Simone Hill'
December 12, 2011


Generates a random melody using Markov Chains built from states and transitions modeled from existing songs.

Concepts Demonstrated

  • Statistics: Conditional probabilities are used in analysis by computing probability matrices of pitch and duration (in beats) transitions between notes in a melody sequence from an existing song.
  • Markov Chains: These transitional probability matrices are used to model the finite state machine that represents the "Markov Chain" process for generating a new sequence of notes.



Sample Markov Melodies bundled together with the original songs used for analysis

Basic Explanation

First, a transitional probability matrices are constructed for pitch and durations of notes. If I'm analyzing Beethoven's Ode To Joy and find that a note with pitch A is followed by a B flat 50% of the time, and a C 30% of the time and a G 20% of the time, then I create a model of all the states (representing these pitches of notes i.e. C, G, B flat, etc) and the transitions between these states with these analyzed weights attached. Similarly, I repeat the process when analyzing the note durations. So if a half note is followed by a quarter note 70% of the time or a whole note 30% of the time, then this goes into a probability transition matrix i.e. a state transition machine expressed mathematically as a table of conditional probabilities more or less.

Then the process walks through this state transition machine making randomized choices. However, these artificial choices will biased according to the weightings gathered from analysis of existing human compositions. In other words, the transition of the next state will be conditionally dependent on what the previous state was, using statistical analysis of note transitions extracted from an existing song. The theory is that the resulting randomly generated tune will sound more melodic and have some structure rather than sound like an "aimless wandering around an audio landscape".


Algorithmic composition has been around for hundreds of years so that concept is hardly new. This project is merely my first attempt at learning about algorithmic composition solutions for generating music. This version will only employ Markov Chains. However, its easy to see how many other concepts can be applied to expand on the possibilities, such as Hidden Markov Models to generate harmony, or genetic algorithms for evolving percussion beats.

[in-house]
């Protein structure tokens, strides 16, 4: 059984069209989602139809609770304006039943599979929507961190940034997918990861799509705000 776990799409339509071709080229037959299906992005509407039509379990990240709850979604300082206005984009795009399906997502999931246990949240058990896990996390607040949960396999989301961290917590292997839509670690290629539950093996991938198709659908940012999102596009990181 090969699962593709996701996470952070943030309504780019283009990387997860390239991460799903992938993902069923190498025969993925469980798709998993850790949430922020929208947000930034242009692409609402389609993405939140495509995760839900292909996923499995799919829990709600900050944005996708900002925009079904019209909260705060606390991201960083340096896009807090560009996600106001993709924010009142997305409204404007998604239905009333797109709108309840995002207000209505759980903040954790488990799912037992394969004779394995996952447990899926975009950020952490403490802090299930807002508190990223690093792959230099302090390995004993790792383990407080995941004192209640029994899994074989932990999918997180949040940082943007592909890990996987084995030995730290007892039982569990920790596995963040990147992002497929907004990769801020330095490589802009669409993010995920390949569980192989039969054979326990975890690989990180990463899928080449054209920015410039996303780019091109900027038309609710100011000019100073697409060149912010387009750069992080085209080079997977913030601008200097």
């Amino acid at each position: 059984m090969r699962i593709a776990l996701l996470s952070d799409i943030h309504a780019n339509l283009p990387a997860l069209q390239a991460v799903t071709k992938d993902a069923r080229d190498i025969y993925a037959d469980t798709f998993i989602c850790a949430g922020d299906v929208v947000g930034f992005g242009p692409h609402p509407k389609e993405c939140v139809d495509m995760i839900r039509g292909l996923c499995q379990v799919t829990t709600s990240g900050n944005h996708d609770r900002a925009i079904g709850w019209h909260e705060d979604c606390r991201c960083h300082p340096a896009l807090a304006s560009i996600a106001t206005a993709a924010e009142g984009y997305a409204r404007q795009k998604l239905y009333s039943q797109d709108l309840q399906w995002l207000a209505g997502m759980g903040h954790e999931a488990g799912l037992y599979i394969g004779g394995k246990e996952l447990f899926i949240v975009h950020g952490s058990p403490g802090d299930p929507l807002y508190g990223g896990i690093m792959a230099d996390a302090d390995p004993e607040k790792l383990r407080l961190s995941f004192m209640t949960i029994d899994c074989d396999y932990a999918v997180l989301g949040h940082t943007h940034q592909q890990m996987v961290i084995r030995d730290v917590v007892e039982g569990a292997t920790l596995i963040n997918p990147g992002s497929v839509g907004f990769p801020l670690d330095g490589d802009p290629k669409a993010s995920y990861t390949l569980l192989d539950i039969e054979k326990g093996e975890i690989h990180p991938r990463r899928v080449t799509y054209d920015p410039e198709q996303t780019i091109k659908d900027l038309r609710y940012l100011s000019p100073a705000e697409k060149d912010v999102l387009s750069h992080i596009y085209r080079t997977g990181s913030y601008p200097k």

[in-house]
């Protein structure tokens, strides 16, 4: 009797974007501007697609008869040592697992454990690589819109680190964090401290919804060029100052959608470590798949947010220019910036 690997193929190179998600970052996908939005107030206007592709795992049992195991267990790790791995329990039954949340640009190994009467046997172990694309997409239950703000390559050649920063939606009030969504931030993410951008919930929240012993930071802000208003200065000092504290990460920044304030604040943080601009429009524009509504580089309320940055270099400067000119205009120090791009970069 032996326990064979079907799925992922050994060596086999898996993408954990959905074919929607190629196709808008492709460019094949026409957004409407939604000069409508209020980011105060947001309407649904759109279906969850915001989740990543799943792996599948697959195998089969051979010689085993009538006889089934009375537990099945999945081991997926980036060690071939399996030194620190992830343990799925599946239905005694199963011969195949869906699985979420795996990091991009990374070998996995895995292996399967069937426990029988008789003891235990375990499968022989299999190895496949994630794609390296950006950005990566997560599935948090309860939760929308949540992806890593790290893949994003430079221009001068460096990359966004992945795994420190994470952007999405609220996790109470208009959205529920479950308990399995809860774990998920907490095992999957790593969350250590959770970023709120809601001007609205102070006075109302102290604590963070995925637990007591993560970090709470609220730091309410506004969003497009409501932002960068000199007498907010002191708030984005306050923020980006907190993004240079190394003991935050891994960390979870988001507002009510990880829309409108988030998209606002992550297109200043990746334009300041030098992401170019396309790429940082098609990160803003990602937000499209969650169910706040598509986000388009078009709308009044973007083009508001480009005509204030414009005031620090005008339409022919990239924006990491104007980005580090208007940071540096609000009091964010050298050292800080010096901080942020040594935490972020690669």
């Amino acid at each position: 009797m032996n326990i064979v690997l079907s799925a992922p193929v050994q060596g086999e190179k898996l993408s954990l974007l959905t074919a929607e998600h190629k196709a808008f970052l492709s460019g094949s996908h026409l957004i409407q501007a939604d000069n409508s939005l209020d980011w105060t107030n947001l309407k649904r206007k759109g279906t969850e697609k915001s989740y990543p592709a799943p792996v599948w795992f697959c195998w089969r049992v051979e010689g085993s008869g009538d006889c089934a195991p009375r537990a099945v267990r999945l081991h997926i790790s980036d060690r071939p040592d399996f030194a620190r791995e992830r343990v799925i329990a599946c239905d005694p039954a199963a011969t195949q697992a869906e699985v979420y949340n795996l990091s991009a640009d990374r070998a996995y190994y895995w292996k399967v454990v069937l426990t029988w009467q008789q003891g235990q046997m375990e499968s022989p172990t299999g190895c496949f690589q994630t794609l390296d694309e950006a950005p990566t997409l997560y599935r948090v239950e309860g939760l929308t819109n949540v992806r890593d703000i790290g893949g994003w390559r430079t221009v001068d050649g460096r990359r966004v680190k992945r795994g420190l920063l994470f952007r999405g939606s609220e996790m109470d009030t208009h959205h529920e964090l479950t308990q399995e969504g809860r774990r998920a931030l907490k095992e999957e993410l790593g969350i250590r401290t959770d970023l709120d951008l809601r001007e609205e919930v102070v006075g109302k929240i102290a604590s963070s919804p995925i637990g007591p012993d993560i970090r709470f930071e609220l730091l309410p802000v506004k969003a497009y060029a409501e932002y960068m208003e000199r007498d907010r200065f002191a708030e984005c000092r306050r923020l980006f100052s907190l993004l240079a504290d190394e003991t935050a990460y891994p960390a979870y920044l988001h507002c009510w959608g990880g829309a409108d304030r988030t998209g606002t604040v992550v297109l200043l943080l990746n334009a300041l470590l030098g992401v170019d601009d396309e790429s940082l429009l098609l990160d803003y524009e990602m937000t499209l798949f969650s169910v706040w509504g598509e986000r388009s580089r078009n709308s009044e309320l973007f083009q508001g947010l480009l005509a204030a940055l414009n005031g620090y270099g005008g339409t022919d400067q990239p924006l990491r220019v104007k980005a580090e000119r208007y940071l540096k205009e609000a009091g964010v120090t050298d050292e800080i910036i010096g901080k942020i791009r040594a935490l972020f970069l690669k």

Evaluation of Results

Since music is subjective, a Turing test will be employed in order to evaluate whether or not the Markov Melody Generator produced "good" results. A survey was made up with four different songs generated by the Markov Melody Generator. Subjects were asked to listen to each song and and then rate songs accordingly on a scale from 1 (=Boring) to 5 (=Interesting) as a way to measure the fitness of the Markov Chain composition.

The results of the survey were somewhat varied but overall ranged between neutral to positive. A majority of participants gave "Markov Chain 0" and "Markov Chain 2" a rating of 5 (maximum value for interesting) and gave "Markov Chain 1" and "Markov Chain 3" a rating of 2 and 3 respectively. According to median, the generated melodies are ranked as follows in order of interesting to boring: "Markov Chain 2", "Markov Chain 0", "Markov Chain 3" and "Markov Chain 1". Given that the criteria of the rating scale, i.e. from "boring" to "interesting", and interpretation of music in general are highly subjective, the results were relatively positive and higher than expected.


Originally, I wanted to do a Turing test but I just ran out time to properly implement one so I turned it into a more subjective survey to at least gather some type of data with a "result" for the paper. I also realized, after getting my code to work completely and hearing some generated samples for the first time, that the project is still in a primitive stage anyways. In other words, I didn't think any of the generated samples were good enough to pass a Turing test.

However, the Markov chain does show promise as a building block and I discussed in my paper idea for other approaches that could be combined with Markov Chains to create a more sophisticated solution for algorithmic computation e.g. higher order Markov chains could add more phrasal structure, Hidden Markov Models could be used to establish harmonies by playing chords that accompany the "root note" and other ideas such as using a variation on a genetic algorithm for evolving drum beats and possibly apply some of the other concepts in learning, planning or even searching to model the music creation process, although I'm not sure how yet.

Anyways, I just didn't have the time to explore any of these additional ideas before the deadline. However, exploring the Markov Chains seemed to be a good first step in exploring algorithmic music composition and the field of computation creativity in general.

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